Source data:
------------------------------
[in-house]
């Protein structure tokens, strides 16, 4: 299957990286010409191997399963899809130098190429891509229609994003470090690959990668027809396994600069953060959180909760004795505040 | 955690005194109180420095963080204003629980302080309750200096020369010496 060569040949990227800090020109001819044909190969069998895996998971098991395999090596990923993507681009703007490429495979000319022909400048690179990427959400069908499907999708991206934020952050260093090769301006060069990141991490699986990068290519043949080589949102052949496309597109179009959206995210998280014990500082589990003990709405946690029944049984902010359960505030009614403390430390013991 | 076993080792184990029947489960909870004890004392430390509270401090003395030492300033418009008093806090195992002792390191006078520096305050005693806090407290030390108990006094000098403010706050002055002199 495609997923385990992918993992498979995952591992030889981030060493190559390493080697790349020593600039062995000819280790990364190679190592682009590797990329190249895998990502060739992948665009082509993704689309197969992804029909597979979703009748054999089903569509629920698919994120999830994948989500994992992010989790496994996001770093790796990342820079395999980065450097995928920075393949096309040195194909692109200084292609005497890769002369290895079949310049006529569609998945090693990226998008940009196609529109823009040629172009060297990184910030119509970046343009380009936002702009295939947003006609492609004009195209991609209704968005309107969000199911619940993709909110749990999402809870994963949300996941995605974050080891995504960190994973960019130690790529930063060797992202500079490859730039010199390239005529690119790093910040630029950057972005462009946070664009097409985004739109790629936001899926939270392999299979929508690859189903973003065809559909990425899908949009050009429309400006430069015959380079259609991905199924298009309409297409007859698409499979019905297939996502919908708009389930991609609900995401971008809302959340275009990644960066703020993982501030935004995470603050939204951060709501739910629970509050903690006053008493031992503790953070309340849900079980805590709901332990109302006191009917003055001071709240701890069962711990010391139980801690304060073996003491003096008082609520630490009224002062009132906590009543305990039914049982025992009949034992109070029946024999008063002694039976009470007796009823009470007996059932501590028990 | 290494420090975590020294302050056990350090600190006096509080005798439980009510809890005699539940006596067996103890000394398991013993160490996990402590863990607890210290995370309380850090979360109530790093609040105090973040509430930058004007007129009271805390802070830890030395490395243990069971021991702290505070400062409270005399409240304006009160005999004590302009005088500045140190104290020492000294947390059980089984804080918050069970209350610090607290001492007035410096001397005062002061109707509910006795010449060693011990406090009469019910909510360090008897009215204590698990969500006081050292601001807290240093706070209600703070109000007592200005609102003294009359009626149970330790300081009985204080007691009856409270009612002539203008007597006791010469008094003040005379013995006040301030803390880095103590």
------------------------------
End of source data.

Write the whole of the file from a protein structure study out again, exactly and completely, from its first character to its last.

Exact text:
[in-house]
């Protein structure tokens, strides 16, 4: 299957990286010409191997399963899809130098190429891509229609994003470090690959990668027809396994600069953060959180909760004795505040 | 955690005194109180420095963080204003629980302080309750200096020369010496 060569040949990227800090020109001819044909190969069998895996998971098991395999090596990923993507681009703007490429495979000319022909400048690179990427959400069908499907999708991206934020952050260093090769301006060069990141991490699986990068290519043949080589949102052949496309597109179009959206995210998280014990500082589990003990709405946690029944049984902010359960505030009614403390430390013991 | 076993080792184990029947489960909870004890004392430390509270401090003395030492300033418009008093806090195992002792390191006078520096305050005693806090407290030390108990006094000098403010706050002055002199 495609997923385990992918993992498979995952591992030889981030060493190559390493080697790349020593600039062995000819280790990364190679190592682009590797990329190249895998990502060739992948665009082509993704689309197969992804029909597979979703009748054999089903569509629920698919994120999830994948989500994992992010989790496994996001770093790796990342820079395999980065450097995928920075393949096309040195194909692109200084292609005497890769002369290895079949310049006529569609998945090693990226998008940009196609529109823009040629172009060297990184910030119509970046343009380009936002702009295939947003006609492609004009195209991609209704968005309107969000199911619940993709909110749990999402809870994963949300996941995605974050080891995504960190994973960019130690790529930063060797992202500079490859730039010199390239005529690119790093910040630029950057972005462009946070664009097409985004739109790629936001899926939270392999299979929508690859189903973003065809559909990425899908949009050009429309400006430069015959380079259609991905199924298009309409297409007859698409499979019905297939996502919908708009389930991609609900995401971008809302959340275009990644960066703020993982501030935004995470603050939204951060709501739910629970509050903690006053008493031992503790953070309340849900079980805590709901332990109302006191009917003055001071709240701890069962711990010391139980801690304060073996003491003096008082609520630490009224002062009132906590009543305990039914049982025992009949034992109070029946024999008063002694039976009470007796009823009470007996059932501590028990 | 290494420090975590020294302050056990350090600190006096509080005798439980009510809890005699539940006596067996103890000394398991013993160490996990402590863990607890210290995370309380850090979360109530790093609040105090973040509430930058004007007129009271805390802070830890030395490395243990069971021991702290505070400062409270005399409240304006009160005999004590302009005088500045140190104290020492000294947390059980089984804080918050069970209350610090607290001492007035410096001397005062002061109707509910006795010449060693011990406090009469019910909510360090008897009215204590698990969500006081050292601001807290240093706070209600703070109000007592200005609102003294009359009626149970330790300081009985204080007691009856409270009612002539203008007597006791010469008094003040005379013995006040301030803390880095103590």